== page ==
Post by white belt »

For those in the field, is the air starting to get sucked out of software development salaries as liquidity gets sucked out of financial markets? All of a sudden that stock compensation isn't nearly as valuable. We're probably still months away from pay cuts and layoffs, but I do wonder when we'll see a damper on the techno-optimism. It seems to be playing out a bit like an echo of the 2001 Dot Com Bubble.

Slevin
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Re: Is Software Development/ Programming Oversaturated?

Post by Slevin »

Not yet for me, it generally depends on who you work for and the % of your salary that is equity. With some stocks being down 75% YOY, and equity being >50% of the paycheck, pay is down like 40%. I've been given an average of 80k stonks per year (vesting over 4 years) since I started getting equity after my acquisition early 2021 years ago, and as of right now that equity is worth about 80kish instead of 160k. So yeah, it hurts some. I'm still getting 150kish cash per year, so it doesn't hurt that much, and all of our earnings numbers and outlook are in the green, and with how the industry is looking, we have a lot of market share to gain from some of the big crashes like NFLX, FB, and AMZN.
Last edited by Slevin on Thu May 19, 2022 8:39 am, edited 2 times in total.

bostonimproper
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Re: Is Software Development/ Programming Oversaturated?

Post by bostonimproper »

Hiring freezes are starting to roll out across the industry. I’m hearing a lot of “expect layoffs in June” so my guess is that things will get worse before they get better.

I didn’t experience the dotcom bust as an adult but this seems to me somewhat different. Yeah, some companies will fold, but the industry as a whole will probably be fine. Long term I think it’s really going to depend company by company. NFLX seems in trouble, but AMZN, MSFT, AAPL are in no particular danger. Places that got their funding round in the last year or two have a while before they need to fly or fall off a cliff.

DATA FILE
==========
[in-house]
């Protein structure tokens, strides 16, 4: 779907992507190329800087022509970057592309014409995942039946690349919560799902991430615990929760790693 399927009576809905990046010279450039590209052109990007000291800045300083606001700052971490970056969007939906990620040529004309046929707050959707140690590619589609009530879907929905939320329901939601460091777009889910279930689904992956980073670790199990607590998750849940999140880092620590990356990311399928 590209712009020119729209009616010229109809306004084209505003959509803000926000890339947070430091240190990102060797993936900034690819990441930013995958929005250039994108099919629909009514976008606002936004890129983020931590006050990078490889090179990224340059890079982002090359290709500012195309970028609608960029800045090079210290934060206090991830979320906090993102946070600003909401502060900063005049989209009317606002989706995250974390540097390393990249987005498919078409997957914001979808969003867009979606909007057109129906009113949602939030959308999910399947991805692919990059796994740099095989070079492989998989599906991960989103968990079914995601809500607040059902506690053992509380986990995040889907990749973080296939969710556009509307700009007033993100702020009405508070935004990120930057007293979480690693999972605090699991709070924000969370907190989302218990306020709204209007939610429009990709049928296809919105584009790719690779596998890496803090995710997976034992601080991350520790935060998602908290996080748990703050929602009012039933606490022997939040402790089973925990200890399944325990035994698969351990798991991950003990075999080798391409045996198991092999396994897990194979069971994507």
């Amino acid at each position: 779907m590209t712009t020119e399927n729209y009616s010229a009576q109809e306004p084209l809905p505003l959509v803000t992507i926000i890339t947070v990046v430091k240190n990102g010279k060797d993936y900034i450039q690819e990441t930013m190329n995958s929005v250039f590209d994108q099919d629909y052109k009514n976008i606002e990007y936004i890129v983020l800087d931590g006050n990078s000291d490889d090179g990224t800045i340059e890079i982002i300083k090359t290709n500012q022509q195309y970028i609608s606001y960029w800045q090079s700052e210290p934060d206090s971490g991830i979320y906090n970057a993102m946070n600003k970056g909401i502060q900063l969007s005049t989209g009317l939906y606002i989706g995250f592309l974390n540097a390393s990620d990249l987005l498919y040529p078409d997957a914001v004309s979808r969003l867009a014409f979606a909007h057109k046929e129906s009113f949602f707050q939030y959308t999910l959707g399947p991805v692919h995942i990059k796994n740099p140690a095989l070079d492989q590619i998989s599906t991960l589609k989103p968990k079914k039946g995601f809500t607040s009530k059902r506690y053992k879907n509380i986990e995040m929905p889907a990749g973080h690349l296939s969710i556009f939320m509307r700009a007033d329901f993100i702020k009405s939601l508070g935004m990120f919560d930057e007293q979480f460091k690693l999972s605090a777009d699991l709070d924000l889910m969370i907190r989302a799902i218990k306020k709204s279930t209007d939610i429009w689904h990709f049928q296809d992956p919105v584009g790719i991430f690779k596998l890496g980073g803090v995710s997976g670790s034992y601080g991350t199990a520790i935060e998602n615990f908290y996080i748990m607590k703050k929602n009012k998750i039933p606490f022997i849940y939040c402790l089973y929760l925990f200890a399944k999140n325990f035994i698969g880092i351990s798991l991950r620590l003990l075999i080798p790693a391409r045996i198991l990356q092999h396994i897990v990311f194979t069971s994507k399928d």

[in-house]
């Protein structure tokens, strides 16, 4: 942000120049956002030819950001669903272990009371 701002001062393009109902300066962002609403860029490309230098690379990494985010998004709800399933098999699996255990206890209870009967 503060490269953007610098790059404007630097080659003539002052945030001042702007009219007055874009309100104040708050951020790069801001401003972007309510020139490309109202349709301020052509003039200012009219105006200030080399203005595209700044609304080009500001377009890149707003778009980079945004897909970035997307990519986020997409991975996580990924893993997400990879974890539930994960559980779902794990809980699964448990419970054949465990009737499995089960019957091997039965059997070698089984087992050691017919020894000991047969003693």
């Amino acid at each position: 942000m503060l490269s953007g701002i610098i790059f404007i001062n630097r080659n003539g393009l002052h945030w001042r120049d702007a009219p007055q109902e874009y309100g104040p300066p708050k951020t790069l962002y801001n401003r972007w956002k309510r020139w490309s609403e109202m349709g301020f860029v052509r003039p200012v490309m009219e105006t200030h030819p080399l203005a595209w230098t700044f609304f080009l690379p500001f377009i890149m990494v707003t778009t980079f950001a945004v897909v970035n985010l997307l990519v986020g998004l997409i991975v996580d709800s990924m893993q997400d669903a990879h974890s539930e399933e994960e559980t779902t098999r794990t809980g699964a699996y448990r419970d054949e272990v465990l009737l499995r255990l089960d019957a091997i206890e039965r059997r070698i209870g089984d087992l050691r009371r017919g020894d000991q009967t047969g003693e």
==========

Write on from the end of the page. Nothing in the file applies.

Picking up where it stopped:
To me this feels like a mostly healthy over correction after an exuberant last couple years. The next year or two might be difficult for job seekers though.

mathiverse
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Re: Is Software Development/ Programming Oversaturated?

Post by mathiverse »

Slevin wrote:
Thu May 19, 2022 12:57 am
Not yet for me, it generally depends on who you work for and the % of your salary that is equity. With NFLX being down 75% YOY, and equity being >50% of the paycheck, pay is down like 40%.
Meta is a better example that has a compensation structure similar to what you said and has dropped in price a lot. And your overall point stands as there are many other examples too.

Netflix is a bad example because you can choose to take all of your compensation as a cash salary and the stock portion is limited in size to a small percentage of your compensation even if you do ask for partial stock compensation.

Slevin
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Re: Is Software Development/ Programming Oversaturated?

Post by Slevin »

Yeah, removed thanks! I should’ve double checked with levels.fyi before posting.

white belt
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Re: Is Software Development/ Programming Oversaturated?

Post by white belt »

Thanks for the information everyone. If I start to hear people in tech panic, I'll know we are at a market bottom.

zbigi
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Re: Is Software Development/ Programming Oversaturated?

Post by zbigi »

white belt wrote:
Thu May 19, 2022 5:18 pm
Thanks for the information everyone. If I start to hear people in tech panic, I'll know we are at a market bottom.
FWIW, non-tech software engineering market doesn't seem to be afftected at all, at least in Europe. The recruiters are still flooding people with jobs on a daily basis. The rates seem higher than ever FWIW, which is nice considering inflation.